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No plans to evacuate families from South Korea, US military says

A shot of the DMZ when Defense Secretary Jim Mattis and South Korean Minister of Defence Song Young-moo were there, October 2017. (DoD photo by US Army Sgt. Amber I. Smith)
December 07, 2017

The U.S. military has no plans to move U.S. families out of South Korea, a spokesman said Wednesday in response to Sen. Lindsey Graham’s suggestion that it was getting too dangerous to keep noncombatants on the divided peninsula.

Pacific Command said the safety and welfare of servicemembers, employees and family members is a top priority and contingency plans are in place.

“We currently have no intent to initiate departures for military dependents, whether on a voluntary or mandatory basis, and no intent to modify the policy authorizing military dependents to accompany military members being stationed in South Korea,” spokesman Navy Lt. Cmdr. Dave Benham told Stars and Stripes in an email.

“Our personnel forward deployed to South Korea remain in a consistent state of readiness through various training exercises, which include annual NEO training,” he added, referring to drills that occur on a regular basis to prepare families for a possible noncombatant evacuation operation.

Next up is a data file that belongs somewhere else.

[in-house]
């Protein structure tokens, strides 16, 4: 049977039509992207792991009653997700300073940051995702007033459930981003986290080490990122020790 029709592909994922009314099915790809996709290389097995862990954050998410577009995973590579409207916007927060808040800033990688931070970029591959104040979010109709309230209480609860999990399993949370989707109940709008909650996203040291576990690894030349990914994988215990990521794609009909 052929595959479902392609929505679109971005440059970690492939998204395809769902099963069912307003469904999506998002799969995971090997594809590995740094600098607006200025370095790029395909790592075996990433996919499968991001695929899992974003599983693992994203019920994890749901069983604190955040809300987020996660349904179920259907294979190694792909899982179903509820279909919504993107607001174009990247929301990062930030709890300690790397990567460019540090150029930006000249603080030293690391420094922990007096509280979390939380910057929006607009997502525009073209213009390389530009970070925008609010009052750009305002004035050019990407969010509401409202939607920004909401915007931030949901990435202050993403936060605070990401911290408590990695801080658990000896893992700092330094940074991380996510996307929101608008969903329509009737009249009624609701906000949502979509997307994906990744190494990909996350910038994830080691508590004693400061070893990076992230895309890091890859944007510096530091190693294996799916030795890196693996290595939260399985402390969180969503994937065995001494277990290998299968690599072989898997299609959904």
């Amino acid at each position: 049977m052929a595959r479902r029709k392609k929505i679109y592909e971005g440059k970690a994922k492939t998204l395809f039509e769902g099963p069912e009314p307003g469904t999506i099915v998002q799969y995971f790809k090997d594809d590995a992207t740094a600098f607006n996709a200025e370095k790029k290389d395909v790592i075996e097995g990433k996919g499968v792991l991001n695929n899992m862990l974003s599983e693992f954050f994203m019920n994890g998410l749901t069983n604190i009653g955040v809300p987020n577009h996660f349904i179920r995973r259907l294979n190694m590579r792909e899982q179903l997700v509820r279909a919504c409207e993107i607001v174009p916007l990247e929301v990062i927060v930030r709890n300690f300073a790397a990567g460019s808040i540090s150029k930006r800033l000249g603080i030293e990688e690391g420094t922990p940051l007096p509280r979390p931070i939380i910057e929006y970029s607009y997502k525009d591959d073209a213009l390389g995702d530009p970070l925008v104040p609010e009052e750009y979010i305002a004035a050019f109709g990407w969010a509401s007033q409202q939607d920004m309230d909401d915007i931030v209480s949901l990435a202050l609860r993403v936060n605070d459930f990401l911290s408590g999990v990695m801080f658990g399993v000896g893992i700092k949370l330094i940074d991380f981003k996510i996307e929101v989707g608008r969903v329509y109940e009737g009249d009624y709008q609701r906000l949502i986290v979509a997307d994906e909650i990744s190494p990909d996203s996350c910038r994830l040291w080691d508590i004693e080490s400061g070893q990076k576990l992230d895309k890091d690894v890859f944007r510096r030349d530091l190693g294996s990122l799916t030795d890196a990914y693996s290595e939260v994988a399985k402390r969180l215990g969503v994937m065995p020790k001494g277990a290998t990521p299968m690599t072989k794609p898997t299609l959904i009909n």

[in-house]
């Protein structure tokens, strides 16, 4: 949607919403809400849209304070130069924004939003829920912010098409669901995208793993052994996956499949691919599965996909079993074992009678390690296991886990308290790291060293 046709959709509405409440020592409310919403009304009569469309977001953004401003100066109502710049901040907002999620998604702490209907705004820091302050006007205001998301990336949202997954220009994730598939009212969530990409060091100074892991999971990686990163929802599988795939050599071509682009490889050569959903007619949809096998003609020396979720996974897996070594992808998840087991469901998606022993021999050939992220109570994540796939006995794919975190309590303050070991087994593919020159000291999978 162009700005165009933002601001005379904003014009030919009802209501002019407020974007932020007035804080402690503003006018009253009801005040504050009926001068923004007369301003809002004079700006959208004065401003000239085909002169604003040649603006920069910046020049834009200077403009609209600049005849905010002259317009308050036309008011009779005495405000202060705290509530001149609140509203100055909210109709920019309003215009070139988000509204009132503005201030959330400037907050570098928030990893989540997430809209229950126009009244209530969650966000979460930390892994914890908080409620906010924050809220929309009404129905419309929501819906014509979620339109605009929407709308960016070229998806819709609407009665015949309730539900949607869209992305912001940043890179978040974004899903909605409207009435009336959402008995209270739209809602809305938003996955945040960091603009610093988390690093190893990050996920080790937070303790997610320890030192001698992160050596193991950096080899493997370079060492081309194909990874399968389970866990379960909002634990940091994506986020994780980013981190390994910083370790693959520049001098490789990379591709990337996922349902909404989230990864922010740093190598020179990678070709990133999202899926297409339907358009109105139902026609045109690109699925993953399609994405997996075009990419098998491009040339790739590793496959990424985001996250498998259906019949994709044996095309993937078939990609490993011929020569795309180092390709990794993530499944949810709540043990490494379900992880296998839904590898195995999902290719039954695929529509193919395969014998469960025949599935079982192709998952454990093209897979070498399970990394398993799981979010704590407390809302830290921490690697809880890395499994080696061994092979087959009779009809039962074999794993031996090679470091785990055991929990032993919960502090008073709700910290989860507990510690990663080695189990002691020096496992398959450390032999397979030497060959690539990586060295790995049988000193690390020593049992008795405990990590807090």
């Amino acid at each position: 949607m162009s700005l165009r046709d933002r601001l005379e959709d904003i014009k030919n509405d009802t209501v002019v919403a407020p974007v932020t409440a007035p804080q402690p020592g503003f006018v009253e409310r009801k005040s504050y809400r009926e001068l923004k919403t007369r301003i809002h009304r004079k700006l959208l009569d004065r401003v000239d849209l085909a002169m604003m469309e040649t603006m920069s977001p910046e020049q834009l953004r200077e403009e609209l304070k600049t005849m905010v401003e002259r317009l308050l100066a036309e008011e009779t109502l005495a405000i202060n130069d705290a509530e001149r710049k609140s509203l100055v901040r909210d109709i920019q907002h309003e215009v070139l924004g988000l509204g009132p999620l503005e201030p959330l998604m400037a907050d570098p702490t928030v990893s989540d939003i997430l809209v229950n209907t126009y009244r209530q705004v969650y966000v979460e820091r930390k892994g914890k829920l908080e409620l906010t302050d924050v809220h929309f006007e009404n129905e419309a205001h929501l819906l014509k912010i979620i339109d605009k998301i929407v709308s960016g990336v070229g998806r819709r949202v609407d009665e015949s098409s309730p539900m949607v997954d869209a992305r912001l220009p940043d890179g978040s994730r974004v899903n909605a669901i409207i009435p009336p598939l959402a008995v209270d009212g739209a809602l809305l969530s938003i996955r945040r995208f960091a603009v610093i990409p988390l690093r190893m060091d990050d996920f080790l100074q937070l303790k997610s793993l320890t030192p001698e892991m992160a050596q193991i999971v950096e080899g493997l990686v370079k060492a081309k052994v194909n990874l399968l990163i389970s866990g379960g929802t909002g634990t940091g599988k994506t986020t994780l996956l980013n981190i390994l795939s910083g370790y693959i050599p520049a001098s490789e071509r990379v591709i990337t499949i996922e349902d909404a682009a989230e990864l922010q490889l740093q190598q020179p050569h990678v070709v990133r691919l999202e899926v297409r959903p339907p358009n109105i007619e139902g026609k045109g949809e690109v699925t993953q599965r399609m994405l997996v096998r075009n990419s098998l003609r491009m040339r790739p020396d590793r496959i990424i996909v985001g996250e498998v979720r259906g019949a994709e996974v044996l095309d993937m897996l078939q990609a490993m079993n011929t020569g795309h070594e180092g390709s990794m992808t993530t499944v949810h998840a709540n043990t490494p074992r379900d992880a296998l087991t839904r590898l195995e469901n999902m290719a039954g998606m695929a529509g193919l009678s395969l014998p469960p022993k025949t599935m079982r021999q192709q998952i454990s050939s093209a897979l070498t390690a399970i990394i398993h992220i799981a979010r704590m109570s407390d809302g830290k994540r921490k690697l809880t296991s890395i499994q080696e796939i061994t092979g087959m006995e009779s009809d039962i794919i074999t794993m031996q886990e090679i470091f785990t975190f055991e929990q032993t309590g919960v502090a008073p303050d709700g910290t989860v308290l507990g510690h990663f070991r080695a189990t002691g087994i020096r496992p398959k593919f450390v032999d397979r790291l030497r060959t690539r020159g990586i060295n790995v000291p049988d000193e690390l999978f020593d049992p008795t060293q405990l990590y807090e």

Graham, a member of the Senate Armed Services Committee, said he believes it’s time to start withdrawing family members of U.S. military personnel from South Korea as the North pushes the United States closer to conflict.

He also said he’ll urge the Pentagon not to send more dependents, which would make it an unaccompanied post.

“It’s crazy to send spouses and children to South Korea, given the provocation of North Korea. South Korea should be an unaccompanied tour,” the South Carolina Republican said Sunday on CBS’ “Face the Nation.” “So, I want them to stop sending dependents, and I think it’s now time to start moving American dependents out of South Korea.”

The U.S. maintains about 28,500 troops in South Korea, many of whom are in the country with spouses and children.

Tensions have risen after North Korea test-fired its most powerful intercontinental ballistic missile, demonstrating rapid progress toward a goal of developing a nuclear weapon that could reach the U.S. mainland.

The launch shattered more than two months of relative calm and occurred despite tightened U.N. economic sanctions and pressure from President Donald Trump’s administration for the reclusive communist state to end its nuclear program.

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